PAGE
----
Toomsboro plant may spend millions to clean pollutant

mstucka@macon.comDecember 10, 2013 

A Wilkinson County manufacturing plant may spend millions of dollars to stop pumping tons of excess sulfuric acid into the air each year.

CARBO Ceramics Inc. told the Georgia Environmental Protection Division about the pollution when the company discovered it, and the company has agreed to a $300,000 penalty, a consent order shows.

The penalty, however, may be just a small portion of the Toomsboro plant’s ultimate costs, said Karen Hays, program manager for the state’s stationary source compliance program.

“Based on information they told us, it could be up to $3 million” to install a treatment process called dry sorbent injection technology, Hays said Tuesday. With that technology, sodium- or calcium-rich minerals are ground into a powder and mixed with hot flue gas. The powder binds with acid gases such as sulfur dioxide through a chemical reaction, allowing them to be filtered out before the flue gas is released.

The Toomsboro plant runs under what’s called a “prevention of significant deterioration of air quality,” or PSD permit, which would allow up to 7 tons of sulfuric acid to be emitted each year. Instead, just one of four production lines emitted an estimated 6.5 tons in a year, Hays said, making it likely the plant exceeded that rate significantly.

“They were well over 7 tons,” she said, possibly several times over the limit. The production lines are fairly similar and should emit comparable levels of pollutants, she said.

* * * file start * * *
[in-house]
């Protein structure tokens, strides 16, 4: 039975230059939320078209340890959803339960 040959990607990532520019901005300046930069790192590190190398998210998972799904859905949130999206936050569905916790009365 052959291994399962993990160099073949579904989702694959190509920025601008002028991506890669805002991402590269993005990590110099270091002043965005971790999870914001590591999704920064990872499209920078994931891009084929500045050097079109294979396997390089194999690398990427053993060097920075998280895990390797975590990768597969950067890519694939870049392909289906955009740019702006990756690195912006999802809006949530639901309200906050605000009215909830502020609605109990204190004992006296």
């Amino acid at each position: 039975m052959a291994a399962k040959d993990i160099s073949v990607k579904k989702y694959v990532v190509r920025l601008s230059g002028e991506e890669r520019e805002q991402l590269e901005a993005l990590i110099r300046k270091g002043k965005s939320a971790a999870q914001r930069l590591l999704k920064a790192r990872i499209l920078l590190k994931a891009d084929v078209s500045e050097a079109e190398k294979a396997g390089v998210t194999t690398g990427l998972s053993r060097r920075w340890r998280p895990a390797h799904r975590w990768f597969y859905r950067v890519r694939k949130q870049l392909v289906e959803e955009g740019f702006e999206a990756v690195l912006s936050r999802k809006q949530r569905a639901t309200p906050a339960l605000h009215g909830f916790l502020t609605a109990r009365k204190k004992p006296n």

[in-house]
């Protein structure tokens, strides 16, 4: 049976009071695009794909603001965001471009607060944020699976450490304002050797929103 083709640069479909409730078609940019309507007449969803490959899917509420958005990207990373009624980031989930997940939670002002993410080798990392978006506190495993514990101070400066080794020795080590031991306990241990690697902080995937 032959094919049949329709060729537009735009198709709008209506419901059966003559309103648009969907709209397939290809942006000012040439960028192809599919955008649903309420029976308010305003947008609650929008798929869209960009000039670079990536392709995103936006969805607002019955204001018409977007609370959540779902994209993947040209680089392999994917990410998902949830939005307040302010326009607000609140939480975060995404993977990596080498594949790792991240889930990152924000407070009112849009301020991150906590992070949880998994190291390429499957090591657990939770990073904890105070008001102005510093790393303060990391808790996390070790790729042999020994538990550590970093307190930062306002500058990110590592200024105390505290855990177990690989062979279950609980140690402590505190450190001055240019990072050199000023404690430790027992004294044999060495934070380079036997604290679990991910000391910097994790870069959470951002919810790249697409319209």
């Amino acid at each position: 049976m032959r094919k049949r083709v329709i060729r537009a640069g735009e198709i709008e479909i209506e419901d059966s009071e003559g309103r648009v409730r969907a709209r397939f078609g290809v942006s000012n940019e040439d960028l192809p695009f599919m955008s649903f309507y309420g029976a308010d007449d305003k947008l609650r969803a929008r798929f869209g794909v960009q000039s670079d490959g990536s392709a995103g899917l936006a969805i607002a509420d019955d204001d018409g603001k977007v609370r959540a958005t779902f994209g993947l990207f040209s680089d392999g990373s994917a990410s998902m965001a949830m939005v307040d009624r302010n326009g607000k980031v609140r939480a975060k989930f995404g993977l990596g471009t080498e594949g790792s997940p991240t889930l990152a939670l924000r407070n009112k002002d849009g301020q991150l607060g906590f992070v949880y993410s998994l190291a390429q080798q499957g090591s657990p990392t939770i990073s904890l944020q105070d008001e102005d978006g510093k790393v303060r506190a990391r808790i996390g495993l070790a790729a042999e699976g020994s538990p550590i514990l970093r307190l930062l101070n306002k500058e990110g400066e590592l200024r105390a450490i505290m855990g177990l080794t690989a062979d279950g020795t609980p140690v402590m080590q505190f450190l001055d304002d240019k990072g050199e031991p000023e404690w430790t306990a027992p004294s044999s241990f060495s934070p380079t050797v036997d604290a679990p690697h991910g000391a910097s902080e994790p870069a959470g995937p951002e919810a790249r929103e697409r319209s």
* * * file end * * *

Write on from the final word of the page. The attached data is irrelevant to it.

The consent order, signed Nov. 22, requires the company to design and install pollution controls with the dry sorbent technology for each of the four production lines. That equipment should be installed by the end of May, and the plant will then be limited to 7 tons of sulfuric acid emissions per year.

The company’s current emissions permits control other chemicals, such as nitrogen oxides and sulfur dioxides. Sulfur dioxides can be converted in the atmosphere into sulfuric acid, which is a component of acid rain.

The company told the state about the sulfuric acid on Oct. 3, the consent order shows.

CARBO says it is the world’s largest manufacture of ceramic materials to keep hydraulic fractures open, allowing more oil and gas to be collected from wells.

In Georgia, the company has plants in Toomsboro, McIntyre and Millen.

To contact writer Mike Stucka, call 744-4251.

The Telegraph is pleased to provide this opportunity to share information, experiences and observations about what's in the news. Some of the comments may be reprinted elsewhere in the site or in the newspaper. We encourage lively, open debate on the issues of the day, and ask that you refrain from profanity, hate speech, personal comments and remarks that are off point. Thank you for taking the time to offer your thoughts.

Commenting FAQs | Terms of Service